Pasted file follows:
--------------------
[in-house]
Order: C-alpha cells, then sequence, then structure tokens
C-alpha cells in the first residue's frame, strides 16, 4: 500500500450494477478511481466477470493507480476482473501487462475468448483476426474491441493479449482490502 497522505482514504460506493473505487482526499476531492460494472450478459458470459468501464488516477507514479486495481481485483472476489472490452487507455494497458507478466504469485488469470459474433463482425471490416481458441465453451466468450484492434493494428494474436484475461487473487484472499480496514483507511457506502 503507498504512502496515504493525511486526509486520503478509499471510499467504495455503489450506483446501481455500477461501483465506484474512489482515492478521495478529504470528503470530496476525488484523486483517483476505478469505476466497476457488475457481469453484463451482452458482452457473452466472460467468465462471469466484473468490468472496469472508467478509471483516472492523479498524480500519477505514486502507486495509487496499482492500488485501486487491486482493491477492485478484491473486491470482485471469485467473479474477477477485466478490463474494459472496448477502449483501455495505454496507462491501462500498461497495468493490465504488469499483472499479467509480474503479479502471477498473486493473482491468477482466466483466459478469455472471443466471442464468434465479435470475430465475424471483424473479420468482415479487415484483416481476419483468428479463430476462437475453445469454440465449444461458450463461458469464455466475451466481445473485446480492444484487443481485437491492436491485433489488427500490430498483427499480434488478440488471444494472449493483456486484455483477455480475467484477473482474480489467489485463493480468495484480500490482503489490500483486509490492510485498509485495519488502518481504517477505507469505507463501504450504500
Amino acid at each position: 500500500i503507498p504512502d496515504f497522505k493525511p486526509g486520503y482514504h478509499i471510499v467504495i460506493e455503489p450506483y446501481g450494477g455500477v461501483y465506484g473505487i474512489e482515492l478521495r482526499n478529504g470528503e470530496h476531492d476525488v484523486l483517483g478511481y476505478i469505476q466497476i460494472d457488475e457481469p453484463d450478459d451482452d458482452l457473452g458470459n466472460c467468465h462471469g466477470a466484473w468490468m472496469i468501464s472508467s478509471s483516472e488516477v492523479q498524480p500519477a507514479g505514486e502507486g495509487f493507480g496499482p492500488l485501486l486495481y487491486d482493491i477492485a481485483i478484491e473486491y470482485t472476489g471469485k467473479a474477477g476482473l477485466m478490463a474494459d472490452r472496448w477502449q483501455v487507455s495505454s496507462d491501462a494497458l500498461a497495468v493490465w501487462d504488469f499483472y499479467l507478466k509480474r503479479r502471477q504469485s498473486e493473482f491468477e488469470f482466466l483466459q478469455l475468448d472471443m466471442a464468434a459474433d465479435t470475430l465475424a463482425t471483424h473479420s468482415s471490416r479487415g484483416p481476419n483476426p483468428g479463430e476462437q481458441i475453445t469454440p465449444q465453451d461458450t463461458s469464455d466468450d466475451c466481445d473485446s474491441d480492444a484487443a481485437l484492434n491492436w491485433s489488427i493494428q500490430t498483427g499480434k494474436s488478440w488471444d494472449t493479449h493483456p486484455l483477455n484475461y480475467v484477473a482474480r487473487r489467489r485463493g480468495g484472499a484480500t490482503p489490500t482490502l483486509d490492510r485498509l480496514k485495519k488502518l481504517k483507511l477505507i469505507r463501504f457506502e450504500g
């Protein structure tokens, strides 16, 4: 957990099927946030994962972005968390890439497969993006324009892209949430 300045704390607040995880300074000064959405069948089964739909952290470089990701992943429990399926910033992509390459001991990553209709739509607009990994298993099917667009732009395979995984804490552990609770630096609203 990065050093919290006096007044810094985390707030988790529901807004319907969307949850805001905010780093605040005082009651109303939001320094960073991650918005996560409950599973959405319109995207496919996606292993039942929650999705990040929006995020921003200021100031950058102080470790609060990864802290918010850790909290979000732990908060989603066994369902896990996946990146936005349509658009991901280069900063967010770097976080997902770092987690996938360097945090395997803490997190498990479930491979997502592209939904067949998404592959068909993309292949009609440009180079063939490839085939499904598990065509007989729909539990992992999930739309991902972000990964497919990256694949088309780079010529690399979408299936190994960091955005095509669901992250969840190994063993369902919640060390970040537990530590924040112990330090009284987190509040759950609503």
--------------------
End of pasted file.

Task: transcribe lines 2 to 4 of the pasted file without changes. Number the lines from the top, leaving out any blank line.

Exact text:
Order: C-alpha cells, then sequence, then structure tokens
C-alpha cells in the first residue's frame, strides 16, 4: 500500500450494477478511481466477470493507480476482473501487462475468448483476426474491441493479449482490502 497522505482514504460506493473505487482526499476531492460494472450478459458470459468501464488516477507514479486495481481485483472476489472490452487507455494497458507478466504469485488469470459474433463482425471490416481458441465453451466468450484492434493494428494474436484475461487473487484472499480496514483507511457506502 503507498504512502496515504493525511486526509486520503478509499471510499467504495455503489450506483446501481455500477461501483465506484474512489482515492478521495478529504470528503470530496476525488484523486483517483476505478469505476466497476457488475457481469453484463451482452458482452457473452466472460467468465462471469466484473468490468472496469472508467478509471483516472492523479498524480500519477505514486502507486495509487496499482492500488485501486487491486482493491477492485478484491473486491470482485471469485467473479474477477477485466478490463474494459472496448477502449483501455495505454496507462491501462500498461497495468493490465504488469499483472499479467509480474503479479502471477498473486493473482491468477482466466483466459478469455472471443466471442464468434465479435470475430465475424471483424473479420468482415479487415484483416481476419483468428479463430476462437475453445469454440465449444461458450463461458469464455466475451466481445473485446480492444484487443481485437491492436491485433489488427500490430498483427499480434488478440488471444494472449493483456486484455483477455480475467484477473482474480489467489485463493480468495484480500490482503489490500483486509490492510485498509485495519488502518481504517477505507469505507463501504450504500
Amino acid at each position: 500500500i503507498p504512502d496515504f497522505k493525511p486526509g486520503y482514504h478509499i471510499v467504495i460506493e455503489p450506483y446501481g450494477g455500477v461501483y465506484g473505487i474512489e482515492l478521495r482526499n478529504g470528503e470530496h476531492d476525488v484523486l483517483g478511481y476505478i469505476q466497476i460494472d457488475e457481469p453484463d450478459d451482452d458482452l457473452g458470459n466472460c467468465h462471469g466477470a466484473w468490468m472496469i468501464s472508467s478509471s483516472e488516477v492523479q498524480p500519477a507514479g505514486e502507486g495509487f493507480g496499482p492500488l485501486l486495481y487491486d482493491i477492485a481485483i478484491e473486491y470482485t472476489g471469485k467473479a474477477g476482473l477485466m478490463a474494459d472490452r472496448w477502449q483501455v487507455s495505454s496507462d491501462a494497458l500498461a497495468v493490465w501487462d504488469f499483472y499479467l507478466k509480474r503479479r502471477q504469485s498473486e493473482f491468477e488469470f482466466l483466459q478469455l475468448d472471443m466471442a464468434a459474433d465479435t470475430l465475424a463482425t471483424h473479420s468482415s471490416r479487415g484483416p481476419n483476426p483468428g479463430e476462437q481458441i475453445t469454440p465449444q465453451d461458450t463461458s469464455d466468450d466475451c466481445d473485446s474491441d480492444a484487443a481485437l484492434n491492436w491485433s489488427i493494428q500490430t498483427g499480434k494474436s488478440w488471444d494472449t493479449h493483456p486484455l483477455n484475461y480475467v484477473a482474480r487473487r489467489r485463493g480468495g484472499a484480500t490482503p489490500t482490502l483486509d490492510r485498509l480496514k485495519k488502518l481504517k483507511l477505507i469505507r463501504f457506502e450504500g